MixedThe Wall Street Journal\"The author relates... episodes well ... Mr. Immerwahr engagingly describes how, during the 19th century, the U.S. seized various islands for their abundance of guano .. The author’s criticisms are on sounder ground when it comes to the Philippines... Yet he again fails to note the role of great-power jockeying, which complicates tidy moral categories ... The author implores us to see the U.S. \'not as it appears in its fantasies, but as it actually is.\' But he too often lapses into his own kind of fantasy, in which the alternative to U.S. empire for weak states was always self-determination rather than domination by a less-liberal competitor.\
John B Judis
PositiveThe Wall Street Journal\"Judis... does not see a death-match between imperial liberalism on the one hand and nationalism on the other ... [a] modest book ... The crucial question, which... Mr. Judis [doesn\'t fully answer] is what that identity should look like in today’s America.\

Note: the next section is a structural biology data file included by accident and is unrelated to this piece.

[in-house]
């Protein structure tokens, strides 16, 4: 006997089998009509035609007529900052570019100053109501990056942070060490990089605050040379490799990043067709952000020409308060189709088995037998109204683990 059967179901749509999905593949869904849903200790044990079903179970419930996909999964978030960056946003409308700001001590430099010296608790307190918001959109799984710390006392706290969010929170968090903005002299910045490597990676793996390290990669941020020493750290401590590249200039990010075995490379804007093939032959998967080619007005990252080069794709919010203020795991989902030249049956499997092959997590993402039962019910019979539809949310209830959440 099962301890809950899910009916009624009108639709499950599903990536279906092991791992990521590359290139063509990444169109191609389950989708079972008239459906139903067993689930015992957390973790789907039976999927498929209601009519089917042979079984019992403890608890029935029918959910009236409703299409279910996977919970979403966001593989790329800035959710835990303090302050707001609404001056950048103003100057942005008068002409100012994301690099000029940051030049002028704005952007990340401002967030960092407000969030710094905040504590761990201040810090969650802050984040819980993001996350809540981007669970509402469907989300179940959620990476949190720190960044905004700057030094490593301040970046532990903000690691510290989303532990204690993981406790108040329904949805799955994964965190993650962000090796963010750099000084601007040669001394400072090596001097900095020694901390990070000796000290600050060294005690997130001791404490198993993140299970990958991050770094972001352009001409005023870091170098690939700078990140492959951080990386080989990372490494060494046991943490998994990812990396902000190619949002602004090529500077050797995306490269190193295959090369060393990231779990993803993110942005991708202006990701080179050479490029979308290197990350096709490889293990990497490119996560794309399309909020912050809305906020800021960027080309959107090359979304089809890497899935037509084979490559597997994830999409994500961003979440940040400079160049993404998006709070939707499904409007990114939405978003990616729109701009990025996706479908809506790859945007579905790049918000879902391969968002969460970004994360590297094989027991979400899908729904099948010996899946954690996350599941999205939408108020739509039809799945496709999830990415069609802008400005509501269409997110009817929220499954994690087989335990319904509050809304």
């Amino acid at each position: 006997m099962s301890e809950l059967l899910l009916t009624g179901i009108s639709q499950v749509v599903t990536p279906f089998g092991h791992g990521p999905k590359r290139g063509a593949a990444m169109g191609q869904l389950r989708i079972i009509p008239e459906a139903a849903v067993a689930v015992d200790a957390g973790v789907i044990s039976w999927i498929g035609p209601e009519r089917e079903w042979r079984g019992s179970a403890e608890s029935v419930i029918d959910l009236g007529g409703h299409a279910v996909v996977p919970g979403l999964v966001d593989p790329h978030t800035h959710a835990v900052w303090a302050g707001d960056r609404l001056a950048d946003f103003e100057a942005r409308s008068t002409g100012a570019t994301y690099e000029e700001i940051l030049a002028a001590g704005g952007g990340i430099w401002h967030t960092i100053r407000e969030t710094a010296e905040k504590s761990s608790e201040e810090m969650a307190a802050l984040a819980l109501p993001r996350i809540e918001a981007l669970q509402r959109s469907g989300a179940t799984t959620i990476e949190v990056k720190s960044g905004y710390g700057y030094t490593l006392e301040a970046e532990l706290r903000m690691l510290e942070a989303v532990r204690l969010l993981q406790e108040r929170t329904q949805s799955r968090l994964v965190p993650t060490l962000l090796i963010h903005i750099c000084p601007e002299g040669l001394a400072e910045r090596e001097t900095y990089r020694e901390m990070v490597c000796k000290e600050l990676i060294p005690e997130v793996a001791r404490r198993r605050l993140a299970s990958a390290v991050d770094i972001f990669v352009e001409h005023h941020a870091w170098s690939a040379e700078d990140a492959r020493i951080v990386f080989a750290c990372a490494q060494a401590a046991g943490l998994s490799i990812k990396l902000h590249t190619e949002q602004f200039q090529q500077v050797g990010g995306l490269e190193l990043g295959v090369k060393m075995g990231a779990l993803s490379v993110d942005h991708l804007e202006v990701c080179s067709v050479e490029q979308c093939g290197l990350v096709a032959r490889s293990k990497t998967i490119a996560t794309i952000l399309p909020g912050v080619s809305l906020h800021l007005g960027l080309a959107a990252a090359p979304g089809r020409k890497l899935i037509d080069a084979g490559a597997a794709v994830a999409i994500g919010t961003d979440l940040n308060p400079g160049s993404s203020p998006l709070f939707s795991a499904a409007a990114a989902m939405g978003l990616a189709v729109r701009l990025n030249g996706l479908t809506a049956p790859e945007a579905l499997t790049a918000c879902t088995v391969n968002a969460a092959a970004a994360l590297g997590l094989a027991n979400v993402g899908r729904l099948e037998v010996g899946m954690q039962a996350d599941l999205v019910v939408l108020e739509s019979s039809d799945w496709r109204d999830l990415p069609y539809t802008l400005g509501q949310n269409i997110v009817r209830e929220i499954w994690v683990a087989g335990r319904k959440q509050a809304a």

Steven Levitsky and Daniel Ziblatt
PositiveThe Wall Street JournalIn How Democracies Die, Messrs. Levitsky and Ziblatt investigate the way these conditions can be lost: How do the invisible rules of constitutional democracy evaporate in places where they once seemed secure, bringing orderly competition to an end? Much of the book treats this question informatively by offering historical portraits of democratic dissolution, focusing especially on pre-World War II Europe and postwar Latin America … The chief purpose of this book, however, is to alert the public about the unique threat President Trump ostensibly poses to democracy. The authors observe, rightly, that he admires strongmen and often seems to wish that he could act like one … The authors argue, with good evidence, that democracies aren’t destroyed because of the impulses of a single man; they are, instead, degraded in the course of a partisan tit-for-tat dynamic that degrades norms over time until one side sees an opening to deliver the death blow.